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One question which comes up time and again is “How many kW do I need to heat up my tank?”

Or phrased a different way, “How long is it going to take my ? litres of solution to raise ? °C using my ? kW heater?”

If we can calculate the** volume of water** and the **required temperature rise**, we can answer these questions using the following formula.

It is used to calculate the power of heating element needed to heat a specific volume of water by a given temperature rise in 1 hour.

**volume in litres x 4 x temperature rise in degrees centigrade / 3412**

(4 being a factor and 3412 being a given constant)

for example 100 litres of water, to be heated from 20**ºC** to 50**ºC**, giving a temperature rise of 30**ºC** would give –

100 x 4 x 30 / 3412 = 3.52

meaning that the water would be heated in 1 hour by 3.5kW of applied heat.

Also we can use this information to extrapolate both ways. To heat the same water volume in half the time (30 minutes) would need twice the heating power, ie, 7kW.

Converesely, if we only use half the heating power, 1.75kW, it will take twice as long to heat up to desired temperature, ie, 2 hours.

If we only have a 1kW element available, we will expect a heat up time circa 3.5 hours.

Also we can use this formula as the basis of similar calculations for heating oil. Generally speaking, oil heats up in about half the time of water, due to its viscosity & density. However, oil requires a much lower watts density element than water, as described here in the “How to choose an oil heater” article.

Another variant of this formula, given here at the excellent website Sciencing.com gives the following varaint of the formula & subsequent explanation-

*Pt = (4.2 × L × T ) ÷ 3600*

*Calculate Kilowatt-Hours*

*Calculate the kilowatt-hours (kWh) required to heat the water using the following formula: Pt = (4.2 × L × T ) ÷ 3600. Pt is the power used to heat the water, in kWh. L is the number of liters of water that is being heated and T is the difference in temperature from what you started with, listed in degrees Celsius.*

*Solve for Thermal Power*

*Substitute in the appropriate numbers into the equation. So imagine you are heating 20 liters of water from 20 degrees to 100 degrees. Your formula would then look like this: Pt = (4.2 × 20 × (100-20)) ÷ 3600, or Pt = 1.867*

*Divide by Heater Element Rating*

*Calculate the amount of time it takes to heat the water by dividing the power used to heat the water, which was determined to be 1.867 with the heater element rating, listed in kW. So if your heater element rating was 3.6 kW, your equation would look like this: heating time = 1.867 ÷ 3.6, or heating time =0.52 hours. Therefore, it would take 0.52 hours to heat 20 liters of water, with an element with a rating of 3.6 kW.*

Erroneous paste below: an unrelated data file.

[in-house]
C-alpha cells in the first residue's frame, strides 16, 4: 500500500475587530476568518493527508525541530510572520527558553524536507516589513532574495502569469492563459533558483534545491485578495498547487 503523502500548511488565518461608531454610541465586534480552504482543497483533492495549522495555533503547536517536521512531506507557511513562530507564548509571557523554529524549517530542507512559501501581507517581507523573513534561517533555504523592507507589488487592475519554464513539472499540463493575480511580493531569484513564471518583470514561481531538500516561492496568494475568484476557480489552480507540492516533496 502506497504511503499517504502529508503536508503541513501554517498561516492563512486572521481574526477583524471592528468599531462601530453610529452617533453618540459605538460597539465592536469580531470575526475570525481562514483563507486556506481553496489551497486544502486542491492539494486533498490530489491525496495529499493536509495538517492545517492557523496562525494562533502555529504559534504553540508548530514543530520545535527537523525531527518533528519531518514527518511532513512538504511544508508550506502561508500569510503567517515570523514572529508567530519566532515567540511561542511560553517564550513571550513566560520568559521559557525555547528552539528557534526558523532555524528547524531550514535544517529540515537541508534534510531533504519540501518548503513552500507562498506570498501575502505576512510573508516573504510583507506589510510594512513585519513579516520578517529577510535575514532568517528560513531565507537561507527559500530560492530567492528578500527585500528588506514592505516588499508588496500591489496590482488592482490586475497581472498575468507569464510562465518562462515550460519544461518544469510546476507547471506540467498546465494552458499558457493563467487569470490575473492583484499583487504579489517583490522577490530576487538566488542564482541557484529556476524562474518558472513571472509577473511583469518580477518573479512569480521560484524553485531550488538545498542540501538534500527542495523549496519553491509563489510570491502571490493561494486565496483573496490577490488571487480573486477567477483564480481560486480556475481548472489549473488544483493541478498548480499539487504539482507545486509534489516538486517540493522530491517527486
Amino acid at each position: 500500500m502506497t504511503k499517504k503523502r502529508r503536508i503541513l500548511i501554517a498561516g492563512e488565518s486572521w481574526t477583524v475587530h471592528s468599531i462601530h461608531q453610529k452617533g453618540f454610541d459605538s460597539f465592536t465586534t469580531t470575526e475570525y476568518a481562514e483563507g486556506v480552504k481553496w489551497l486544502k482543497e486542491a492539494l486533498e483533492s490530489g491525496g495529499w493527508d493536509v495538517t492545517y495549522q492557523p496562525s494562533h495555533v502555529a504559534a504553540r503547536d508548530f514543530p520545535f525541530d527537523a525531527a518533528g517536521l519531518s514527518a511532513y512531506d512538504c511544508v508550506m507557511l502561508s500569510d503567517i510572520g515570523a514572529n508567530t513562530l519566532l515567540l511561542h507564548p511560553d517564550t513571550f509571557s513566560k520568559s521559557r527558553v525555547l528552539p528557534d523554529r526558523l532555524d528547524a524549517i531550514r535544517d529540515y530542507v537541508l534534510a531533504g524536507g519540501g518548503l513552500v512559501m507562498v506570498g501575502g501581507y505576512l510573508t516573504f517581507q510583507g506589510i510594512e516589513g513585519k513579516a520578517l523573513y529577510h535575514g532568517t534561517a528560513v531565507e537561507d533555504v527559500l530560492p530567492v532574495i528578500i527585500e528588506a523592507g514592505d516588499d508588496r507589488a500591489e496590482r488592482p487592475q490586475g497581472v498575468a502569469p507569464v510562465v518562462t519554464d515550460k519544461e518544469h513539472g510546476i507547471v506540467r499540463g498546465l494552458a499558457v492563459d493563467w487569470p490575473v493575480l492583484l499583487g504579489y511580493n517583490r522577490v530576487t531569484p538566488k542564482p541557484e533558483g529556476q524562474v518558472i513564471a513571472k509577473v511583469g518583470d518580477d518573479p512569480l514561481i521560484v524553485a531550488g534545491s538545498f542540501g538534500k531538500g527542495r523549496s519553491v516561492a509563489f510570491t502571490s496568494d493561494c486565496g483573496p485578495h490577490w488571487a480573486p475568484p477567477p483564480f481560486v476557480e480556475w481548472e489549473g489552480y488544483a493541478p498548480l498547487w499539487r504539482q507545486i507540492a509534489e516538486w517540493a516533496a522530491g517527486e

Which made better sense in my little brain when I put a multiplication sign between P and t, allowing 30+ year old math class memories to clarify that if you move the Power (P) or the Hour (t) to the other side of the equals symbol, we gotta divide by that number also. “Change the side, change the sign” Thanks Mr Phipps, some of it actually stuck, hope you are still above ground, happy & healthy.

*P x t = (4.2 × L × T ) ÷ 3600*

…which doesn’t usually “show” as t = 1 hour, as in kW(1)h.

Hope you found this useful.

Any feedback, suggestions, improvements, etc, PLEASE COMMENT, I promise to read ’em.

mist42nz says

thanks for such a concise answer. I’m calculating how much kW I will need for a solar Hot Water system. Such systems get 4 – 5 hours of sun a day, and have to heat around 300litres. A tube is rated around 60W, but only get about half that on poor days.

Using your information it’ll be a snap to calculate.

ajay says

Well your answer is not helpful please try to clean the two things..1) what is 4 and what is 3412

John Doe says

I have no idea why you would want to first multiple by four and then divide by 3412 instead of just dividing by 853.

Ahmad Morsal says

is the calculation heat up time using immersion heater and catridge heater is same

France says

excuse me , may i ask you how to calculate every things concerning heat?

M.Farrukh says

Excellent explanation thanks

Petson Banda says

4 is which factor? And 3412 is which constant?

Nasir Mehmood says

we need heat pump heater calculations. we will be grateful.

Peter Hämmerl says

I use another formula, resulting about the same:

To heat 1 Liter of water 1 Kelvin needs 1.16Wh.

Nerven Maistry says

how do i contact jamie by email?

anacy says

why 3412?

Ian Demicoli says

Thank you very helpful